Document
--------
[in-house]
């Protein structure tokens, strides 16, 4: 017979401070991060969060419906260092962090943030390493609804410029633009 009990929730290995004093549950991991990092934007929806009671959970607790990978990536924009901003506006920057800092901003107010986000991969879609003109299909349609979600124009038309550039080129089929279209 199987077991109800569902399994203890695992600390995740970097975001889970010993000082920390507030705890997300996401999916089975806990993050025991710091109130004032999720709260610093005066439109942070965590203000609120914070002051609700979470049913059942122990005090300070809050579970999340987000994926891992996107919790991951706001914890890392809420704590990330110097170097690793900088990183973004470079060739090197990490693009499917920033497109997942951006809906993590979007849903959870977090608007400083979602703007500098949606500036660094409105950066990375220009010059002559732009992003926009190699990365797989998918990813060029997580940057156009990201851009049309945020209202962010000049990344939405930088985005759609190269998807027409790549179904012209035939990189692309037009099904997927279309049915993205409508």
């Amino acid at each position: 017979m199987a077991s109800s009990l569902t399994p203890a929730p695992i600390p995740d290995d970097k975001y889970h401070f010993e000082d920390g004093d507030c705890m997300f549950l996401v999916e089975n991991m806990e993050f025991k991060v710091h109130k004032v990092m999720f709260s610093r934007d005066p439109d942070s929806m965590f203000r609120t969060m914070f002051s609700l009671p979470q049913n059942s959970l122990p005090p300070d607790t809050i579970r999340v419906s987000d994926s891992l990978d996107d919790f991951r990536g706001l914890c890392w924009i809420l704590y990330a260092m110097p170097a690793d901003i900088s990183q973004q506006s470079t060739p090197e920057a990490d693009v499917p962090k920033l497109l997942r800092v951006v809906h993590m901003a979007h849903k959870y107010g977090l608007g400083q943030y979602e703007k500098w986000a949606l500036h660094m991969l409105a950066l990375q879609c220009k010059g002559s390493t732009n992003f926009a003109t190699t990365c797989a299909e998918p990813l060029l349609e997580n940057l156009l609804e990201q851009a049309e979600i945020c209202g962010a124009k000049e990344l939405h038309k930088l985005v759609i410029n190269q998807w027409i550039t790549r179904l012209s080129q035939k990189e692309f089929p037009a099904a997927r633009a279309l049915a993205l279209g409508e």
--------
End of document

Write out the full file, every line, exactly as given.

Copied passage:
[in-house]
């Protein structure tokens, strides 16, 4: 017979401070991060969060419906260092962090943030390493609804410029633009 009990929730290995004093549950991991990092934007929806009671959970607790990978990536924009901003506006920057800092901003107010986000991969879609003109299909349609979600124009038309550039080129089929279209 199987077991109800569902399994203890695992600390995740970097975001889970010993000082920390507030705890997300996401999916089975806990993050025991710091109130004032999720709260610093005066439109942070965590203000609120914070002051609700979470049913059942122990005090300070809050579970999340987000994926891992996107919790991951706001914890890392809420704590990330110097170097690793900088990183973004470079060739090197990490693009499917920033497109997942951006809906993590979007849903959870977090608007400083979602703007500098949606500036660094409105950066990375220009010059002559732009992003926009190699990365797989998918990813060029997580940057156009990201851009049309945020209202962010000049990344939405930088985005759609190269998807027409790549179904012209035939990189692309037009099904997927279309049915993205409508």
């Amino acid at each position: 017979m199987a077991s109800s009990l569902t399994p203890a929730p695992i600390p995740d290995d970097k975001y889970h401070f010993e000082d920390g004093d507030c705890m997300f549950l996401v999916e089975n991991m806990e993050f025991k991060v710091h109130k004032v990092m999720f709260s610093r934007d005066p439109d942070s929806m965590f203000r609120t969060m914070f002051s609700l009671p979470q049913n059942s959970l122990p005090p300070d607790t809050i579970r999340v419906s987000d994926s891992l990978d996107d919790f991951r990536g706001l914890c890392w924009i809420l704590y990330a260092m110097p170097a690793d901003i900088s990183q973004q506006s470079t060739p090197e920057a990490d693009v499917p962090k920033l497109l997942r800092v951006v809906h993590m901003a979007h849903k959870y107010g977090l608007g400083q943030y979602e703007k500098w986000a949606l500036h660094m991969l409105a950066l990375q879609c220009k010059g002559s390493t732009n992003f926009a003109t190699t990365c797989a299909e998918p990813l060029l349609e997580n940057l156009l609804e990201q851009a049309e979600i945020c209202g962010a124009k000049e990344l939405h038309k930088l985005v759609i410029n190269q998807w027409i550039t790549r179904l012209s080129q035939k990189e692309f089929p037009a099904a997927r633009a279309l049915a993205l279209g409508e």